2) Listen to your professors. Classes aren't too hard as long as you pay attention. And not only listen to your professors but your classmates as well.
3) Make good use of the resources provided to you by the school. After all you are paying for them.
4) When signing up for classes check size of class to determine if it is going to be in a lecture hall or not (this may not matter to you but if it does it is nice to know before hand so you can plan for the class accordingly)
David from Peachtree City, GA
College is lots of studying and some work, depending on the classes you take. You get a fewer grades which carry more weight on your final grade and your teachers do not pass out progress reports, so you need to keep track of your grades yourself. Hold on to your syllabuses. They outline all the rules of the classroom, but more importantly, they tell you the percentages homework, quizzes, and tests are worth. Learn how to study and take notes before college so you know what to do in college.

Learn who your professors and how they teach. Pay attention to who is going to teach you when you register for classes; there is usually more than one choice. Go to ratemyprofessors.com and see their worth as a professor from the students' point of view.

It is in the city, so you will learn how to walk whether you like to or not.

As for music majors, practice practice practice! Practice your scales, practice your orchestra music, and practice your private lesson music. If you are easily distracted, find a practice room with no windows and no piano. Just reserve a time in the afternoon if you plan on practicing then because the practice rooms at that time are packed.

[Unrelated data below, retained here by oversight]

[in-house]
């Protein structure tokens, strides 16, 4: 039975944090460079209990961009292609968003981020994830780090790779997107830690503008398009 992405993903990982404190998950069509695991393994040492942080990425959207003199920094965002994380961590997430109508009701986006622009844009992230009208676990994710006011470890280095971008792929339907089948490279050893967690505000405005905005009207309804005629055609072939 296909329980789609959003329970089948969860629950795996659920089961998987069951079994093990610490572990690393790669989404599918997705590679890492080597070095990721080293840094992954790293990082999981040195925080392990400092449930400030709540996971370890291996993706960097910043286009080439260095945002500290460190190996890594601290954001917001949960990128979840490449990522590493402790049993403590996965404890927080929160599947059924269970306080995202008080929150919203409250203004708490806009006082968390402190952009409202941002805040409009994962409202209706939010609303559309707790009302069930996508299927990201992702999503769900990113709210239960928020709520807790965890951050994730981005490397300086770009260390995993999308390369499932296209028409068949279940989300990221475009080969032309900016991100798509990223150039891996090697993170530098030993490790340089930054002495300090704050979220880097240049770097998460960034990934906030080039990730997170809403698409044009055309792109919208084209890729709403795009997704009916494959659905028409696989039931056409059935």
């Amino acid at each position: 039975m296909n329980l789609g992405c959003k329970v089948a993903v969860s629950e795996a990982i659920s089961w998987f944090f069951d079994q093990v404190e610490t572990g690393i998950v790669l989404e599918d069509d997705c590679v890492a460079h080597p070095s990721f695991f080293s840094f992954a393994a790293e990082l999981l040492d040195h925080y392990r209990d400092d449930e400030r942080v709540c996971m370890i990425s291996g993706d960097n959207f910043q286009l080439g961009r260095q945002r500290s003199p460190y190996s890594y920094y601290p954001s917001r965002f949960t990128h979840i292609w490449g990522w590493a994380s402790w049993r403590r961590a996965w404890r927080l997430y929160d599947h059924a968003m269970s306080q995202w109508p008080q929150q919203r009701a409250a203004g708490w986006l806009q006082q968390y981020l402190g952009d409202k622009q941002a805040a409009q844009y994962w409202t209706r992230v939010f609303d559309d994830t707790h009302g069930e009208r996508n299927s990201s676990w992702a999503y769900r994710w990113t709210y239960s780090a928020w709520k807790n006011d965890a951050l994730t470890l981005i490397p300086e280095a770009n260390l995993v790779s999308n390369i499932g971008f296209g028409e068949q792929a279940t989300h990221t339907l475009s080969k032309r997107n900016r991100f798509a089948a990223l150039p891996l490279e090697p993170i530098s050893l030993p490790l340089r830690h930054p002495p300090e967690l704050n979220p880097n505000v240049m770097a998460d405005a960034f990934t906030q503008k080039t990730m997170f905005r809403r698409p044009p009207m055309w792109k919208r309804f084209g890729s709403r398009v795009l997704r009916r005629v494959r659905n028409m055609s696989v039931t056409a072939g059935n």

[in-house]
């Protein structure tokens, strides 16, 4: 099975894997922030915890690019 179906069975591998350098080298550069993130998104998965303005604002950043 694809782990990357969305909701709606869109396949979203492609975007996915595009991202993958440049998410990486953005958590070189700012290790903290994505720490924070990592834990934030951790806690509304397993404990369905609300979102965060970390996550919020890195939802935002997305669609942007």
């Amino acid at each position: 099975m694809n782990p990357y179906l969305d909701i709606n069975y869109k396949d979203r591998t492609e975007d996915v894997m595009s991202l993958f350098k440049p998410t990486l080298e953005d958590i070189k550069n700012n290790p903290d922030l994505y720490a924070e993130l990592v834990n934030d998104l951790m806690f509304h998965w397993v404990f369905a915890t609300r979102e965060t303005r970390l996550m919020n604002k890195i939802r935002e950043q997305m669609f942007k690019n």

Vivian from Marietta, GA
1. Entering college is like moving to a new school in a different area; it's a brand new start where nobody knows who you are. So if you were the introverted, shy kid in high school, you can be the extroverted, funny kid in college. Nobody has to know. ;)
2. Don't be afraid to ask questions. People are always more than willing to help. Ask for advice and tips on classes and such from current students.
3. A great resource when planning out your schedule: ratemyprofessors.com Learn to LOVE it and cherish it; it'll become your best friend. Guaranteed.
4. Another great tip: go online and rent your textbooks. There are plenty of textbook websites that offer free shipping/returns for textbook rentals. It's a great money-saver as opposed to buying a textbook and trying to turn around and sell it.
5. Attend class. Just do it. Most professors base their tests and exams on their notes in-class. Just go. Students don't realize that it is YOUR money that YOU are PAYING to go to class. If you skip all the time, that's just a waste of your money.
6. School is still school. In college, though, you have to pay for books and classes. Be smart about your money and your time.
7. Enjoy the freedoms that comes with college but don't take anything for granted.
3rd Generation GSU Student from Doraville, GA
Come prepared to work! Read every night! MEET WITH ALL PROFESSORS! Listen. You need to make sure that you talk to your advisors each semester because you need to make sure that you are on the right path and on your way to a successful college graduation.
Jasmine from Stone Mountain, GA
Make sure you are about your business. While State may be exciting you have to prioritize ahead of time so you can actually enjoy these times. Time Management is KEY. If you can master that get ready to enjoy the next four years.
Jamal from Athens, GA